A data and systems manager has mapped the social-media reach of the calls to boycott Halfords. Howard Gees has placed a number of #boycotthalfords charts and graphs on Benchheaven.co.uk. The hashtag started trending soon after BikeBiz revealed that Halfords had issued a report which, among other things, said there was a "convincing" argument for cyclists to carry number plates. An accompanying press release was later used by The Sun and the Evening Standard to call for number-plate compulsion for cyclists, with the newspapers stating that the call originated from Halfords.
Motoring and cycling groups have condemned Halfords' "Sharing the Road Report" but the retailer's social-media team have so far blanked the barrage of messages to "boycott Halfords." The retailer's Twitter team is studiously ignoring all of the number-plates-for-cyclists messages, but they are replying to other messages.
Gees said he felt sorry for the Twitter team because their workload – i.e. reading the barrage of tweets and sifting out only the positive – had been increased by 1700 percent.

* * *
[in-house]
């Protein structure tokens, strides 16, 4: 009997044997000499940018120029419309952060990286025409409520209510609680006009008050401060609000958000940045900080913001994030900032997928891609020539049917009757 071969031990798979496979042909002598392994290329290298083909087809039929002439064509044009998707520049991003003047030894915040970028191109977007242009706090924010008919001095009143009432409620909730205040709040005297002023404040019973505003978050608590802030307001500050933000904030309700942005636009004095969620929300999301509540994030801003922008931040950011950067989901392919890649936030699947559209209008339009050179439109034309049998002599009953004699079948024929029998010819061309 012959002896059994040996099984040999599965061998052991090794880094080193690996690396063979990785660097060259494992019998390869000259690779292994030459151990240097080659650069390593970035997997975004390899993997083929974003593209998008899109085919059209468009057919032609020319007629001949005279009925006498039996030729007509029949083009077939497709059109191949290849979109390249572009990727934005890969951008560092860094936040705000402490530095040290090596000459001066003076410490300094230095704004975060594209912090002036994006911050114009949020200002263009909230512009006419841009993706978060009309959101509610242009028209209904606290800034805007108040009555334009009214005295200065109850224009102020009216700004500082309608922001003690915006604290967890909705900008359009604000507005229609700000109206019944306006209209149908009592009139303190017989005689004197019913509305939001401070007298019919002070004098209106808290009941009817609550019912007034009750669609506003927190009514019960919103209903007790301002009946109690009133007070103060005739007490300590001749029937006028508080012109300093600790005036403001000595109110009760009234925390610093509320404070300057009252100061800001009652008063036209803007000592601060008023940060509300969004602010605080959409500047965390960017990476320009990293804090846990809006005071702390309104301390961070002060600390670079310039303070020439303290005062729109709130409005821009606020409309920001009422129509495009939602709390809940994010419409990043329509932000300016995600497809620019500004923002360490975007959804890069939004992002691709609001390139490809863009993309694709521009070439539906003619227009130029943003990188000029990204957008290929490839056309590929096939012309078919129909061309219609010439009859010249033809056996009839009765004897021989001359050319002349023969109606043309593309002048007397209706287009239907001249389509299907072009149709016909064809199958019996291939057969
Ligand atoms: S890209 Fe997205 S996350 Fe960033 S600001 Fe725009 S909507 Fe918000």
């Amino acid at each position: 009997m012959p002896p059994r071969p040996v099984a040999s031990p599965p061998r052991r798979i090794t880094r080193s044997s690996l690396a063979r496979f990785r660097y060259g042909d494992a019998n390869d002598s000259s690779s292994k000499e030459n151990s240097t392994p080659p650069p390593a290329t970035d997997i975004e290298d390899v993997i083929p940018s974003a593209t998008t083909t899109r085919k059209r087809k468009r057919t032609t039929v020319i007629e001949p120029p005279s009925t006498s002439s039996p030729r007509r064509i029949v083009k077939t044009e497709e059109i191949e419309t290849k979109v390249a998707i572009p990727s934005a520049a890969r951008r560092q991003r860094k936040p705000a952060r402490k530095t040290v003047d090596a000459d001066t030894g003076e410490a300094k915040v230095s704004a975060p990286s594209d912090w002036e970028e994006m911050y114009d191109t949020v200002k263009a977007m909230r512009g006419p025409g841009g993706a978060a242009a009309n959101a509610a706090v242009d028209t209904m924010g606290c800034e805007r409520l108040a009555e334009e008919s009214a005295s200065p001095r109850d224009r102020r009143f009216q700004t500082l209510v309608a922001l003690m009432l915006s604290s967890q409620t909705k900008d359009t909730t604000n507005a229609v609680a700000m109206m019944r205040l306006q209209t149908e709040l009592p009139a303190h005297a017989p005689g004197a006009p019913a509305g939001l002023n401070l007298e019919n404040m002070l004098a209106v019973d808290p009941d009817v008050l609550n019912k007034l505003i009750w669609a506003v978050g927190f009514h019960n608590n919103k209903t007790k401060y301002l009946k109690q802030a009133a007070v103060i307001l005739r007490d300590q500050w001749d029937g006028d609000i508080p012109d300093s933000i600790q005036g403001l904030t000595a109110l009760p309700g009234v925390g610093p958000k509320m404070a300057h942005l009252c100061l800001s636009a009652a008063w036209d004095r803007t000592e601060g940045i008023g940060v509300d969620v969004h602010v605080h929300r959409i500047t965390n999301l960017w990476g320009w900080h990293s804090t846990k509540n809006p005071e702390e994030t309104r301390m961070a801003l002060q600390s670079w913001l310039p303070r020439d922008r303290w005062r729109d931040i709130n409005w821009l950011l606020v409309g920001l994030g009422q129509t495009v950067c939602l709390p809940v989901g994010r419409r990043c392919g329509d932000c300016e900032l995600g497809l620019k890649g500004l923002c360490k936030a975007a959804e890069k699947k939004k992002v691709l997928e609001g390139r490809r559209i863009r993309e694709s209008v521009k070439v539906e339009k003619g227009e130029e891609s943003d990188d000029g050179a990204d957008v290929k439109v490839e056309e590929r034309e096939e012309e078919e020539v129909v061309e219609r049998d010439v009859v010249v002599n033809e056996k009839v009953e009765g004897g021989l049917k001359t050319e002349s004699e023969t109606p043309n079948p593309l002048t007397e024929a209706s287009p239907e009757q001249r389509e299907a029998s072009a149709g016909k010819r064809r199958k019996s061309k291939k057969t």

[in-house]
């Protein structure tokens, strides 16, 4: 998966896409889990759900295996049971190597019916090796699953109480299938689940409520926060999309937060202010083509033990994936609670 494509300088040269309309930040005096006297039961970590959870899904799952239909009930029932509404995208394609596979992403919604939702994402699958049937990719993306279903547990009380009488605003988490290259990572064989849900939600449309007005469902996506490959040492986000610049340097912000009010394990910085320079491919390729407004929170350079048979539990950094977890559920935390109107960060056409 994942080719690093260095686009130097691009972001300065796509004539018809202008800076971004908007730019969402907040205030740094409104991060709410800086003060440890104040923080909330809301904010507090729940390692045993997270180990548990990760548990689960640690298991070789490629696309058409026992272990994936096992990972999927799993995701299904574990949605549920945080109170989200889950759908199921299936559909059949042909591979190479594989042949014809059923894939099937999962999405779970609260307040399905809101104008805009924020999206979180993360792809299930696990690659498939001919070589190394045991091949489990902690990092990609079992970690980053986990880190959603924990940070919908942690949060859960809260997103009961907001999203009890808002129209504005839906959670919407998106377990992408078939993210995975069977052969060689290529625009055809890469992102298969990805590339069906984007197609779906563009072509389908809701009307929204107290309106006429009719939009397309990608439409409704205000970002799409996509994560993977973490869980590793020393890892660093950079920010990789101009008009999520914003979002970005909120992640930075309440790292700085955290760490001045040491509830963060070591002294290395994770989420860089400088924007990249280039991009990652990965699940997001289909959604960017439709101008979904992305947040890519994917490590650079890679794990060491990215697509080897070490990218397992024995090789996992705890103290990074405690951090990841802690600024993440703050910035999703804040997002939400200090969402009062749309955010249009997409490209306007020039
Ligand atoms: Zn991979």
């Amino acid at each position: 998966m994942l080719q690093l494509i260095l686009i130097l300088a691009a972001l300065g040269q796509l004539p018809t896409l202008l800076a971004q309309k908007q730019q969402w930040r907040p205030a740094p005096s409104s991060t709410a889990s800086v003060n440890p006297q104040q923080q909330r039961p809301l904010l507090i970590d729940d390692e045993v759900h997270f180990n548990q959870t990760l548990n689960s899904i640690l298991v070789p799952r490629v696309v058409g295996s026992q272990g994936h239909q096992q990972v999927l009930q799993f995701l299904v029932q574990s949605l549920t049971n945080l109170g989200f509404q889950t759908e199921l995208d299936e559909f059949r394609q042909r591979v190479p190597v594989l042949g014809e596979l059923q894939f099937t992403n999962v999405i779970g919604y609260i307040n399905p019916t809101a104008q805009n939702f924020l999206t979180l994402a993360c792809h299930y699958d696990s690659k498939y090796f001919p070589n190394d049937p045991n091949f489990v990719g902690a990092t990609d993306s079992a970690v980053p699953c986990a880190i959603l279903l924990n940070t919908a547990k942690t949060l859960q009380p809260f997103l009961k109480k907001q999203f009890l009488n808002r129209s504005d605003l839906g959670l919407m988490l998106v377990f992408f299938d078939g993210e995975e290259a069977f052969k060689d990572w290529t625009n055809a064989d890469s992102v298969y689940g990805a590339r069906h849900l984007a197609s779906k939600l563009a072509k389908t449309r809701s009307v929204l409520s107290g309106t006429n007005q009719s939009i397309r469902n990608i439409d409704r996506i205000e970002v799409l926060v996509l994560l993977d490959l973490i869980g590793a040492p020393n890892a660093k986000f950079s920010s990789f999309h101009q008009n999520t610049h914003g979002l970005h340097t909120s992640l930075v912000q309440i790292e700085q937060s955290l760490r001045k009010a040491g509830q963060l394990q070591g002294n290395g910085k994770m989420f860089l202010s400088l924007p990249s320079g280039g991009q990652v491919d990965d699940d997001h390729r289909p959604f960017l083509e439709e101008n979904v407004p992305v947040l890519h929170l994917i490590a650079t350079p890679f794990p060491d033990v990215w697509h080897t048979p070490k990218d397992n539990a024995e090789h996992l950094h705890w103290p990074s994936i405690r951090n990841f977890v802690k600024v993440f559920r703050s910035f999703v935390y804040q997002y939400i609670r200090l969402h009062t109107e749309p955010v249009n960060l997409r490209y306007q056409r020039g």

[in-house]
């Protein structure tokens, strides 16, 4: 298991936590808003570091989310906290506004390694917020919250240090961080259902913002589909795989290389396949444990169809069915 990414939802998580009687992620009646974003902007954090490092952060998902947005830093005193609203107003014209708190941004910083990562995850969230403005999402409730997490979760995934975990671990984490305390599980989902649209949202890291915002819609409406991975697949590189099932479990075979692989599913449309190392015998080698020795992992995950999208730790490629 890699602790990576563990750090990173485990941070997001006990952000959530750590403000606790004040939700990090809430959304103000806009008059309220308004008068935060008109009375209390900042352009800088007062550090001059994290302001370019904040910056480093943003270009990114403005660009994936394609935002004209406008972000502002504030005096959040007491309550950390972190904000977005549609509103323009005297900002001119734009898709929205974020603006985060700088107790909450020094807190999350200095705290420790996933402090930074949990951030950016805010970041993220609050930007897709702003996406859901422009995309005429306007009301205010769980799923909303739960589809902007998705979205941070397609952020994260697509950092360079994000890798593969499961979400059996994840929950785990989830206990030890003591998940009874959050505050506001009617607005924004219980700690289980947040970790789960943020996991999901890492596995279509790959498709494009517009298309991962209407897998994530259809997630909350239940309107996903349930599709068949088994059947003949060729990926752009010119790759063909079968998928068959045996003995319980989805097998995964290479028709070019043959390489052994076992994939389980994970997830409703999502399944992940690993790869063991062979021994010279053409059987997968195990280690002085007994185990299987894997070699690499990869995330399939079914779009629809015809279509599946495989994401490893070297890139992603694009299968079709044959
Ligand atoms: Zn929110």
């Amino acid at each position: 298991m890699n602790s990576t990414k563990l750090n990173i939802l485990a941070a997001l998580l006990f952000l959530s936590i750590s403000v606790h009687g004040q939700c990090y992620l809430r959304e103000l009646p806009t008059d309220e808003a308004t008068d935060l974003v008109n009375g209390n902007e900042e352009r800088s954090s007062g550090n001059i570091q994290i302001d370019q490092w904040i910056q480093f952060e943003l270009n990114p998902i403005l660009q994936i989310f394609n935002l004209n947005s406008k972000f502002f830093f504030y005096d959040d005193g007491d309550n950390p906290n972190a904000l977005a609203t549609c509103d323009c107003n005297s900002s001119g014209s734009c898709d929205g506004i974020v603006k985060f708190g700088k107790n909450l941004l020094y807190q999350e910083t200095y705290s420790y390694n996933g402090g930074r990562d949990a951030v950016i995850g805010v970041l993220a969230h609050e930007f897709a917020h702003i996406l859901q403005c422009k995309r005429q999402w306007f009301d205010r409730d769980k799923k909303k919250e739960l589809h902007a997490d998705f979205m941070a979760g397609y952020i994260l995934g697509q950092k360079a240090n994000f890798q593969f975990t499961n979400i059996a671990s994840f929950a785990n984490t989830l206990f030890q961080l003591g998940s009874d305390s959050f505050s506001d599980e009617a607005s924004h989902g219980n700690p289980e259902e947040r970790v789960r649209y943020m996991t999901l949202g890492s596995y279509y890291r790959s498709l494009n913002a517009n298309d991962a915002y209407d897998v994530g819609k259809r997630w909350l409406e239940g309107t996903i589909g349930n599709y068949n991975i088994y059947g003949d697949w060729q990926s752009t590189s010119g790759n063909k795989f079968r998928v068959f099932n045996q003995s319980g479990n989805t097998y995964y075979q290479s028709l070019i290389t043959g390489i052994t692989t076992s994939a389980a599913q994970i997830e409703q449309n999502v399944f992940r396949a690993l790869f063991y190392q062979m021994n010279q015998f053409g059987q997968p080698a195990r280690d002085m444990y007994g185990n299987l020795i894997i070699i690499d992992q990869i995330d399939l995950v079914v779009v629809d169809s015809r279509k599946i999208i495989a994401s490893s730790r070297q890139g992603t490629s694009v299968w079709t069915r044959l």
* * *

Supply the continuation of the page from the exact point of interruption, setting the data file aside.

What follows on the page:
The data visualisation charts include a "rogue's gallery" of the Twitter users to have either included the #boycotthalfords hashtag directly in their tweets, or to have tweeted on the subject more generally.
BikeBiz has requested comments for this story from PR executives at Halfords but emails, calls and text messages are not being returned.
Halfords has been here before. In 2003, the company produced a TV ad featuring chimps riding around a Halfords store, with the strapline "because you pay peanuts, we give you monkeys".
The Captive Animals' Protection Society complained to advertising watchdogs and started a petition encouraging people to boycott the retailer. At the time, Campaign magazine said protests were planed outside a number of stores, using the slogan "On your bike, Halfords".
Halfords said it would continue to run the advert, but after a month of protests the retailer backed down, promising to never again to use live chimpanzees in its advertising.
The Guardian said at the time that Halfords had "suffered considerable adverse publicity over the ads."